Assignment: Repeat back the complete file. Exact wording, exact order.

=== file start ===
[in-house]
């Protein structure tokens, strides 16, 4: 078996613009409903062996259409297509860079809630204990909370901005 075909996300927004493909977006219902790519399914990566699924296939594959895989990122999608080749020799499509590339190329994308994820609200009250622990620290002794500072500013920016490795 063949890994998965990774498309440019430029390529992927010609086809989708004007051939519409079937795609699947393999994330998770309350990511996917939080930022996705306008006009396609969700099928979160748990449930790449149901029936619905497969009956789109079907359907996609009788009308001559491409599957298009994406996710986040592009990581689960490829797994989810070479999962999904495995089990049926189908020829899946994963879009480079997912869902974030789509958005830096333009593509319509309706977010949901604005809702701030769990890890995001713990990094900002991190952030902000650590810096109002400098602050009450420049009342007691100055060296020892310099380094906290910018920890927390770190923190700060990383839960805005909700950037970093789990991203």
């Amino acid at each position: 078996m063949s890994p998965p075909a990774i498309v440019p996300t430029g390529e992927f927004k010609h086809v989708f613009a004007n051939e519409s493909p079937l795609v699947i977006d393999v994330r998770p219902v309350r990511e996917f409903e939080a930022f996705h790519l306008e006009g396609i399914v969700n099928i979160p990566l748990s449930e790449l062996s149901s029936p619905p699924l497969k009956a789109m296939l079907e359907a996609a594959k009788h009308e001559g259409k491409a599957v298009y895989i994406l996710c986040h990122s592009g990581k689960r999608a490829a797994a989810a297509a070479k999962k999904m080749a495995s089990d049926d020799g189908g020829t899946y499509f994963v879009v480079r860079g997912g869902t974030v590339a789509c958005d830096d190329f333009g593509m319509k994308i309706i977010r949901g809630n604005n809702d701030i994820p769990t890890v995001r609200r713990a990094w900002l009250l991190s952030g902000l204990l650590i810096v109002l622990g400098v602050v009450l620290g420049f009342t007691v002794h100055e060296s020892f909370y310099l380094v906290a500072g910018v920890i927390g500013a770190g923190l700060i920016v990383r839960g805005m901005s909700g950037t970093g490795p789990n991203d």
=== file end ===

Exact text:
[in-house]
């Protein structure tokens, strides 16, 4: 078996613009409903062996259409297509860079809630204990909370901005 075909996300927004493909977006219902790519399914990566699924296939594959895989990122999608080749020799499509590339190329994308994820609200009250622990620290002794500072500013920016490795 063949890994998965990774498309440019430029390529992927010609086809989708004007051939519409079937795609699947393999994330998770309350990511996917939080930022996705306008006009396609969700099928979160748990449930790449149901029936619905497969009956789109079907359907996609009788009308001559491409599957298009994406996710986040592009990581689960490829797994989810070479999962999904495995089990049926189908020829899946994963879009480079997912869902974030789509958005830096333009593509319509309706977010949901604005809702701030769990890890995001713990990094900002991190952030902000650590810096109002400098602050009450420049009342007691100055060296020892310099380094906290910018920890927390770190923190700060990383839960805005909700950037970093789990991203």
């Amino acid at each position: 078996m063949s890994p998965p075909a990774i498309v440019p996300t430029g390529e992927f927004k010609h086809v989708f613009a004007n051939e519409s493909p079937l795609v699947i977006d393999v994330r998770p219902v309350r990511e996917f409903e939080a930022f996705h790519l306008e006009g396609i399914v969700n099928i979160p990566l748990s449930e790449l062996s149901s029936p619905p699924l497969k009956a789109m296939l079907e359907a996609a594959k009788h009308e001559g259409k491409a599957v298009y895989i994406l996710c986040h990122s592009g990581k689960r999608a490829a797994a989810a297509a070479k999962k999904m080749a495995s089990d049926d020799g189908g020829t899946y499509f994963v879009v480079r860079g997912g869902t974030v590339a789509c958005d830096d190329f333009g593509m319509k994308i309706i977010r949901g809630n604005n809702d701030i994820p769990t890890v995001r609200r713990a990094w900002l009250l991190s952030g902000l204990l650590i810096v109002l622990g400098v602050v009450l620290g420049f009342t007691v002794h100055e060296s020892f909370y310099l380094v906290a500072g910018v920890i927390g500013a770190g923190l700060i920016v990383r839960g805005m901005s909700g950037t970093g490795p789990n991203d």